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Overview of IAS 2013, 30 June - 3 July 2013, Kuala Lumpur

July/August 2013

It was somewhat unnerving, in an understated way, that the IAS news was dominated by the launch of the WHO 2013 treatment guidelines, upstaging another WHO publication heralding that close to 10 million people in low- and middle-income countries are now on ART.

The anticipated level of interest for the launch was so underestimated that even after moving to a room double the original size of the first satellite meeting, it was still standing room only. 1,2 Our first reports cover these guidelines and some of their implications.

The tone and context for the rest of the conference was set by Steve Deeks in the opening plenary lecture: the benefits of ART for those with access to modern effective drugs dramatically extends life but residual inflammation on ART may be clinically relevant, especially in an ageing population. 3

After adjusting for all traditional risk factors, inflammatory biomarkers remain elevated during long-term ART and a single elevated biomarker (either IL-6 or d-dimer) predicts excess risk of morbidity or mortality ten years later. 4

Several other studies, including the VA database suggest that that HIV accounts for a 1.5-fold increased risk for cardiovascular events, 5 but as inflammation predicts a wide range of complications including frailty, lymphoma, type-2 diabetes, cognitive function and mortality in general population studies this is a caution that is the increasing focus of research.

The interventions that Deeks currently recommends (to us and to his patients) are simple: exercise to keep physically active and switch to a Mediterranean diet. To be healthy at 70 years old you need to start when you are 40 (though not suggesting it is ever too late).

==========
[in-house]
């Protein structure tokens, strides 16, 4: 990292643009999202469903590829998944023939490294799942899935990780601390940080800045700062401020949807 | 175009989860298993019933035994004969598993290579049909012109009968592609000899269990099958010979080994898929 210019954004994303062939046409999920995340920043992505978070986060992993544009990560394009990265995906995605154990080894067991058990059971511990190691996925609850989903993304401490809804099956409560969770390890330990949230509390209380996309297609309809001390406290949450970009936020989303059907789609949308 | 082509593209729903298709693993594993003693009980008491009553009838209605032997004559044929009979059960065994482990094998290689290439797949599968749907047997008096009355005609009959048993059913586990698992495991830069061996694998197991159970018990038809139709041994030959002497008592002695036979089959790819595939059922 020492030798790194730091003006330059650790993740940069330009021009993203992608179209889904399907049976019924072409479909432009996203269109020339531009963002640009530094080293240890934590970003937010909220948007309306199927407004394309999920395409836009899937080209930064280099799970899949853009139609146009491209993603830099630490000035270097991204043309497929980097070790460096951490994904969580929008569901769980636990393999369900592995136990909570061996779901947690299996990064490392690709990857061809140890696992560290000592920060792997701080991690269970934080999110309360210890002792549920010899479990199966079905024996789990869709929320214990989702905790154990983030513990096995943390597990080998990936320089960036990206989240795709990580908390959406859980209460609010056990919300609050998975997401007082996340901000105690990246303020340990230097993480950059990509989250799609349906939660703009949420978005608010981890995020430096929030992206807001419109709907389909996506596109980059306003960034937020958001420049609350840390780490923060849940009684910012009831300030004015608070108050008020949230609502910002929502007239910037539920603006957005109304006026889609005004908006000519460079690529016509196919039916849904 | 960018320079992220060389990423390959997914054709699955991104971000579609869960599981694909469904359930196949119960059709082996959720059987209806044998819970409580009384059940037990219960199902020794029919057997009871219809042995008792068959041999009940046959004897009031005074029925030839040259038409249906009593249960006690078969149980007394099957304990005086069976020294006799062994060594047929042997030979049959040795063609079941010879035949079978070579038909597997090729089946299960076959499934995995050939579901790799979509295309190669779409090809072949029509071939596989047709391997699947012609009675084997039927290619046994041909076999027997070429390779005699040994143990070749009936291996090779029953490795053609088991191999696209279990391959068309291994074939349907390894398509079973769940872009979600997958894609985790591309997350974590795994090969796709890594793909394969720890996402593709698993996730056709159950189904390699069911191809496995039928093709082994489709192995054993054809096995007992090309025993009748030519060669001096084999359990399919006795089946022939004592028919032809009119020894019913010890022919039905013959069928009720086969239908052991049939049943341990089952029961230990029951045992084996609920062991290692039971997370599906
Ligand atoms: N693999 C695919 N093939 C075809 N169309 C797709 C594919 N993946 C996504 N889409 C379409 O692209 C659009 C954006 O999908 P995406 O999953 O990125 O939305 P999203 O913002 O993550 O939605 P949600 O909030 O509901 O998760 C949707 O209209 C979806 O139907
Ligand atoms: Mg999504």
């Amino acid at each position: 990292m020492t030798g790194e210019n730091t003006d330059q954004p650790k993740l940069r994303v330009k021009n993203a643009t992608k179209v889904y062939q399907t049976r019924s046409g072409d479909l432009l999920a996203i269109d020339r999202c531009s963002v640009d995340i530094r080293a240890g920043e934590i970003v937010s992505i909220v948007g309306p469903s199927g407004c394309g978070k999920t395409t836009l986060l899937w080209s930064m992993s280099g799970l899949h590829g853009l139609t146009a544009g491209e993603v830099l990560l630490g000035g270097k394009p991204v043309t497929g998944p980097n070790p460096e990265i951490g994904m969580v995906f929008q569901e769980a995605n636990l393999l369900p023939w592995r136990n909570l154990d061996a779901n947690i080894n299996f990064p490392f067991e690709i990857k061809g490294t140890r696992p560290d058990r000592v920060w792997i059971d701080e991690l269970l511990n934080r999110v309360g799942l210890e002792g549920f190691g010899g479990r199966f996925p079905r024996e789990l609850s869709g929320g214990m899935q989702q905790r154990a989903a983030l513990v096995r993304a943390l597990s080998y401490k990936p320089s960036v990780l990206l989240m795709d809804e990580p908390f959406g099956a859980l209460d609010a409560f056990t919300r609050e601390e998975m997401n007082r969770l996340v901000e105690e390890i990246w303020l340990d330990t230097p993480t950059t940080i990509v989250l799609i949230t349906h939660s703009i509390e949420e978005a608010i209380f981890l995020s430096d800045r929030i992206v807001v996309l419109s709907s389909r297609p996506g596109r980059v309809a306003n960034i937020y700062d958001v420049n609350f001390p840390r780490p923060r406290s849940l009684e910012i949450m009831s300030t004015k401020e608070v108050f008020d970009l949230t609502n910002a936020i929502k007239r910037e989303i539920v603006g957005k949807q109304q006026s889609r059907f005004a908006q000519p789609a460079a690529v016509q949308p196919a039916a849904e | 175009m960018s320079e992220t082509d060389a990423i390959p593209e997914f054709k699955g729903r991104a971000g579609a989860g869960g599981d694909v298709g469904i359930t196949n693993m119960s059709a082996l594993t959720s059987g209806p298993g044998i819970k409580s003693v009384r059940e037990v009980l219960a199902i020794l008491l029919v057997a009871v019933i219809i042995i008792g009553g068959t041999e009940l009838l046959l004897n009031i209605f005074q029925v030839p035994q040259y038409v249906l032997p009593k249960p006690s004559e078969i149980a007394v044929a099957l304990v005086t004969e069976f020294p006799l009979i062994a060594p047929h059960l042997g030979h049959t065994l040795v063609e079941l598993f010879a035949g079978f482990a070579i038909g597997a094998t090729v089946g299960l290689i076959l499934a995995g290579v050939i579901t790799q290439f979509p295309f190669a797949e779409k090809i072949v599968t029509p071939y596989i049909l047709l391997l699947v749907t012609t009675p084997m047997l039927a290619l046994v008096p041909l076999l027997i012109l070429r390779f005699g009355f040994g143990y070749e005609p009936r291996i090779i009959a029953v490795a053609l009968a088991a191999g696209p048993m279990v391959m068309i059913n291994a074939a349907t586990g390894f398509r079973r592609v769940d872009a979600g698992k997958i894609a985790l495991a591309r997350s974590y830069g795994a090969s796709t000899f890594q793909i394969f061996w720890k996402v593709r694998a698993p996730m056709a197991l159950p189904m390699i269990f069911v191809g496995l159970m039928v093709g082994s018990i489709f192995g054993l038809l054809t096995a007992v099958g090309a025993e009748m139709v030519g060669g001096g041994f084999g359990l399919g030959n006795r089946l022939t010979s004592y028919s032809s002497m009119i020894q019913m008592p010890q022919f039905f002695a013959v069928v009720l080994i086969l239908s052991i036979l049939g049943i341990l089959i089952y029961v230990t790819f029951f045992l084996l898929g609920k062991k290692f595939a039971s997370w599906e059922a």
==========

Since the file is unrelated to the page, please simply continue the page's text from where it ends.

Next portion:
Also, optimistically, the international and collaborative research efforts targeted to an HIV cure make this an increasingly tangible goal. The two-day pre-meeting to IAS 2013 on cure research highlighted a broad range of approaches including use of dendritic cells vaccines developed from a patients individual viral proteins and approaches to target viral latency including the panobinastat study currently running in Denmark. 6,7

We of course report much more paediatrics, pregnancy, PMTCT, new drugs, complications and transmission.

Many of the key oral presentations are available as webcasts, but unfortunately not all. Online coverage as we went to press is patchy and it is disappointing that many important sessions may not be posted online. Similarly, although many slide presentations are available, many are not.

However, all abstracts are online through the link to the Programme At a Glance online database for the meeting and contact details for many researchers are also available.

The year the conference has also posted webcasts from the press conferences on YouTube, including for the late-breaker sessions.